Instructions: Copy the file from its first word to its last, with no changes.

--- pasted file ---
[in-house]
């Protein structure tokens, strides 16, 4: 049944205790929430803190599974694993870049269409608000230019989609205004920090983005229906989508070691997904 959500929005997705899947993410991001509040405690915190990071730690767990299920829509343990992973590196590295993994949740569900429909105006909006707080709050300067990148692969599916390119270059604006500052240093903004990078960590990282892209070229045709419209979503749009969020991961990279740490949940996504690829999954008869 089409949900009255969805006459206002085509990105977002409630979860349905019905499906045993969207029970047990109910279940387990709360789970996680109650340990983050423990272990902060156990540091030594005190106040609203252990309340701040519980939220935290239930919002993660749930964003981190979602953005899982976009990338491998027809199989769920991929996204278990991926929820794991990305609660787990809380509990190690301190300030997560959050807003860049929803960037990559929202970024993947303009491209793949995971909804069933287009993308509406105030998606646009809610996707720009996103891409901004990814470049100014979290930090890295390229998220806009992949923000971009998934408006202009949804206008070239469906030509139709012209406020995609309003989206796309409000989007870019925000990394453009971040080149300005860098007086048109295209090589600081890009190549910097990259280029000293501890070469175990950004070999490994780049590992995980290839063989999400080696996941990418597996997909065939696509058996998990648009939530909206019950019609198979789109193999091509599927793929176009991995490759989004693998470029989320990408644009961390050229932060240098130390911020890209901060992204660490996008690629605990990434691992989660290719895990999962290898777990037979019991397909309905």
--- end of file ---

[in-house]
């Protein structure tokens, strides 16, 4: 049944205790929430803190599974694993870049269409608000230019989609205004920090983005229906989508070691997904 959500929005997705899947993410991001509040405690915190990071730690767990299920829509343990992973590196590295993994949740569900429909105006909006707080709050300067990148692969599916390119270059604006500052240093903004990078960590990282892209070229045709419209979503749009969020991961990279740490949940996504690829999954008869 089409949900009255969805006459206002085509990105977002409630979860349905019905499906045993969207029970047990109910279940387990709360789970996680109650340990983050423990272990902060156990540091030594005190106040609203252990309340701040519980939220935290239930919002993660749930964003981190979602953005899982976009990338491998027809199989769920991929996204278990991926929820794991990305609660787990809380509990190690301190300030997560959050807003860049929803960037990559929202970024993947303009491209793949995971909804069933287009993308509406105030998606646009809610996707720009996103891409901004990814470049100014979290930090890295390229998220806009992949923000971009998934408006202009949804206008070239469906030509139709012209406020995609309003989206796309409000989007870019925000990394453009971040080149300005860098007086048109295209090589600081890009190549910097990259280029000293501890070469175990950004070999490994780049590992995980290839063989999400080696996941990418597996997909065939696509058996998990648009939530909206019950019609198979789109193999091509599927793929176009991995490759989004693998470029989320990408644009961390050229932060240098130390911020890209901060992204660490996008690629605990990434691992989660290719895990999962290898777990037979019991397909309905």